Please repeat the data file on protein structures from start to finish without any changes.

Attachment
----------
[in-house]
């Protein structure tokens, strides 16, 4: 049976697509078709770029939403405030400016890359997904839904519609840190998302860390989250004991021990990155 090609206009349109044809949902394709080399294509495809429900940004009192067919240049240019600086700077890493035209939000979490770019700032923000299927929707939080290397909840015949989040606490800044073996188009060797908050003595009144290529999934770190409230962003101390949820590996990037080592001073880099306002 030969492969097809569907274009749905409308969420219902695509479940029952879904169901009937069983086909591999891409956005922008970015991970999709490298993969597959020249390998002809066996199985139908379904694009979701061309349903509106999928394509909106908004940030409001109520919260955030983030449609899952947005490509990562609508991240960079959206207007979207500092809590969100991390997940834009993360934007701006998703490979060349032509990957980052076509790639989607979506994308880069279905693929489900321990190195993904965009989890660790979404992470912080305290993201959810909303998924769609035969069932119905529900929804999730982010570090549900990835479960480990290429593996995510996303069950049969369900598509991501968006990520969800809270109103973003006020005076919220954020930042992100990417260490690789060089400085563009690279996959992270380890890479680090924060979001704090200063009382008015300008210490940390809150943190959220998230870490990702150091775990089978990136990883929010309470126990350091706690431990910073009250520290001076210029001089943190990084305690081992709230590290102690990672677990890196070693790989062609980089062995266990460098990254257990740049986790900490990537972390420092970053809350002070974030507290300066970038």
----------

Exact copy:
[in-house]
């Protein structure tokens, strides 16, 4: 049976697509078709770029939403405030400016890359997904839904519609840190998302860390989250004991021990990155 090609206009349109044809949902394709080399294509495809429900940004009192067919240049240019600086700077890493035209939000979490770019700032923000299927929707939080290397909840015949989040606490800044073996188009060797908050003595009144290529999934770190409230962003101390949820590996990037080592001073880099306002 030969492969097809569907274009749905409308969420219902695509479940029952879904169901009937069983086909591999891409956005922008970015991970999709490298993969597959020249390998002809066996199985139908379904694009979701061309349903509106999928394509909106908004940030409001109520919260955030983030449609899952947005490509990562609508991240960079959206207007979207500092809590969100991390997940834009993360934007701006998703490979060349032509990957980052076509790639989607979506994308880069279905693929489900321990190195993904965009989890660790979404992470912080305290993201959810909303998924769609035969069932119905529900929804999730982010570090549900990835479960480990290429593996995510996303069950049969369900598509991501968006990520969800809270109103973003006020005076919220954020930042992100990417260490690789060089400085563009690279996959992270380890890479680090924060979001704090200063009382008015300008210490940390809150943190959220998230870490990702150091775990089978990136990883929010309470126990350091706690431990910073009250520290001076210029001089943190990084305690081992709230590290102690990672677990890196070693790989062609980089062995266990460098990254257990740049986790900490990537972390420092970053809350002070974030507290300066970038």